Cartography has been close to National Geographic’s heart from the beginning. And over the magazine’s 130-year history, maps have been an integral part of its mission. Now, for the first time, National Geographic has compiled a digital archive of its entire editorial cartography collection — every map ever published in the magazine since the first issue in October 1888.

The collection is brimming with more than 6,000 maps (and counting) and you’ll have a chance to see some of the highlights as the magazine’s cartographers explore the trove and share one of their favorite maps each day.

Follow @NatGeoMaps on TwitterInstagram, and Facebook to see what they discover. (The separate map archive is not available to the public, but subscribers can see them in their respective issues in the digital magazine archive)...

More background– and more samples from the vault– at “Discover Fascinating Vintage Maps From National Geographic’s Archives.”

* Nicholas Crane, Mercator: The Man Who Mapped the Planet

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As we contemplate cartography, we might recall that it was on this date in 1931 that Swiss physicist, inventor, and explorer Auguste Piccard launched himself and an assistant in a 300-pound, 82-inch diameter aluminum gondola suspended from a hydrogen gas-filled balloon.  They rose to a record 51,775 feet, then landed safely.

Auguste Piccard was the model for Professor Cuthbert Calculus in The Adventures of Tintin by Belgian cartoonist Hergé, and Gene Roddenberry’s inspiration in naming Captain Jean-Luc Picard in Star Trek.

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Written by LW

May 27, 2018 at 1:01 am

“There is in souls a sympathy with sounds”*…

 

A Marconi-Stille recording machine, which the BBC helped to develop. It used thin steel for tape, a single spool of which weighed more than 20lb. (Photo taken in 1936)

In the worlds of television. audio, and film production, The BBC Sound Archive is legendary.  Founded in 1936, its holdings date back to the late 19th century and include many rare items, including contemporary speeches by public and political figures, folk music, British dialects and sound effects– along with most BBC Radio programs.  The pace of collection has flagged a bit under recent budget pressures; still, the archive is 350,000 hours of material in total duration.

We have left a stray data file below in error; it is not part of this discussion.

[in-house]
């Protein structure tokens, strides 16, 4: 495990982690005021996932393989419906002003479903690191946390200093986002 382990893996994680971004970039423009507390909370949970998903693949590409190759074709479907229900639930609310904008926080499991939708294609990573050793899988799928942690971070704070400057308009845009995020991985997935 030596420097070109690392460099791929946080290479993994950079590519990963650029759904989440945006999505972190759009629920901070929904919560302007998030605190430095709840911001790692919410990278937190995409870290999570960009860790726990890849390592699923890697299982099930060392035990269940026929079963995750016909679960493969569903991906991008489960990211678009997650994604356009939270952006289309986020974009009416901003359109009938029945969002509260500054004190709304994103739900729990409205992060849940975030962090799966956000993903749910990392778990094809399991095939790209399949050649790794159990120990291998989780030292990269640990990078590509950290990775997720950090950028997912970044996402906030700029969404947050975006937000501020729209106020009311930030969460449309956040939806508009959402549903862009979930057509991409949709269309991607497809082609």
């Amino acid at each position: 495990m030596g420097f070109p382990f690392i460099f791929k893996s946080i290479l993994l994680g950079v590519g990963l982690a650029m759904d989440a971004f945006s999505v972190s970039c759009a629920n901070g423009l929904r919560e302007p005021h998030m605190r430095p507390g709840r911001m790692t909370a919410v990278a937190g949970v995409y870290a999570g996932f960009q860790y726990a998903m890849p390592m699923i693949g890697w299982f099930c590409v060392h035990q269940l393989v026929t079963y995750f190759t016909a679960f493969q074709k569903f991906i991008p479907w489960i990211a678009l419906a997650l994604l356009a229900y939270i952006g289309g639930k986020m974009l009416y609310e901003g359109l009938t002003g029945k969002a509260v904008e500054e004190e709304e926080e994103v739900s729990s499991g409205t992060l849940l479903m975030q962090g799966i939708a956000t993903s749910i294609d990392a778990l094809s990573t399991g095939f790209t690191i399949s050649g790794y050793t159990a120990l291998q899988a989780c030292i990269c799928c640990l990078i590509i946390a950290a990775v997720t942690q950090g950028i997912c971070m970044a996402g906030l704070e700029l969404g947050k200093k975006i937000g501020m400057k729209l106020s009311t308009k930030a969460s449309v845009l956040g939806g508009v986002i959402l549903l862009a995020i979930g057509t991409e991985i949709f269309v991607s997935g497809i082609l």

The public has had some access to the archive through the British Library.  But now there is a more direct channel: the BBC has made 16,000 sound effects available (for personal, educational or research use) for download directly on its web site. From “Drilling and reaming machine operating, with occasional pauses” to “Tropical Forest, West Africa at dawn.” there’s (literally) a world there to hear.

* William Cowper

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As we lend an ear, we might recall that it was on this date in 1888, that Nikola Tesla was issued several patents relating to the induction magnetic motor, alternating current (AC) sychronous motor, AC transmission, and electricity distribution (Nos. 381,968-70; 382,279-82).

In his extraordinary career, Tesla patented over 110 innovations, ranging from these (which he deployed at Niagara Falls among other spots; in the long run, Tesla was right and Edison– proponent of direct current/DC, and vicious opponent of Tesla– wrong: AC became the standard) to the first wireless remote control.  Tesla designed and began planning a “worldwide wireless communications system” that was backed by JP Morgan…  until Morgan lost confidence and pulled out.  “Cyberspace,” as described by the likes of Bill Gibson and Neal Stephenson, was largely prefigured in Tesla’s plan.  Often mis-remembered (as a fringe figure, almost a looney), if at all, Tesla was a remarkable genius, whose talent ran far, far ahead of his luck.  He died penniless in 1943.

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Written by LW

May 1, 2018 at 1:01 am

“Archives are a kind of site… like an archaeological site”*…

 

I was told that the most interesting man in the world works in the archives division of the New York Public Library, and so I went there, one morning this summer, to meet him. My guide, who said it took her a year to learn how to get around the Schwarzman Building on 42nd Street, led us to an elevator off Astor Hall, up past the McGraw Rotunda, through a little door at the back of the Rose Main Reading Room. Our destination was Room 328.

A sign above the door called it the “Brooke Russell Astor Reading Room for Rare Books and Manuscripts.” Inside, there were a handful of quiet researchers stooped at large wooden desks, and in the corner, presiding over a cart of acid-free Hollinger document boxes, was the archivist Thomas Lannon…

The New York Public Library’s archives contain dentures, roller skates, and, as David Grann discovered, evidence of a systematic campaign of murder; Thomas Lannon presides over it all: “Keepers of the Secrets.”

* John Berger

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As we dig through the files, we might wish a Joyeux Anniversaire to Denis Diderot, contributor to and the chief editor of the Encyclopédie (“All things must be examined, debated, investigated without exception and without regard for anyone’s feelings.”)– and thus towering figure in the Enlightenment; he was born on this date in 1713.  Diderot was also a novelist (e.g., Jacques le fataliste et son maître [Jacques the Fatalist and his Master])…  and no mean epigramist:

From fanaticism to barbarism is only one step.

We swallow greedily any lie that flatters us, but we sip only little by little at a truth we find bitter.

Man will never be free until the last king is strangled with the entrails of the last priest.

A thing is not proved just because no one has ever questioned it.

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Written by LW

October 5, 2017 at 1:01 am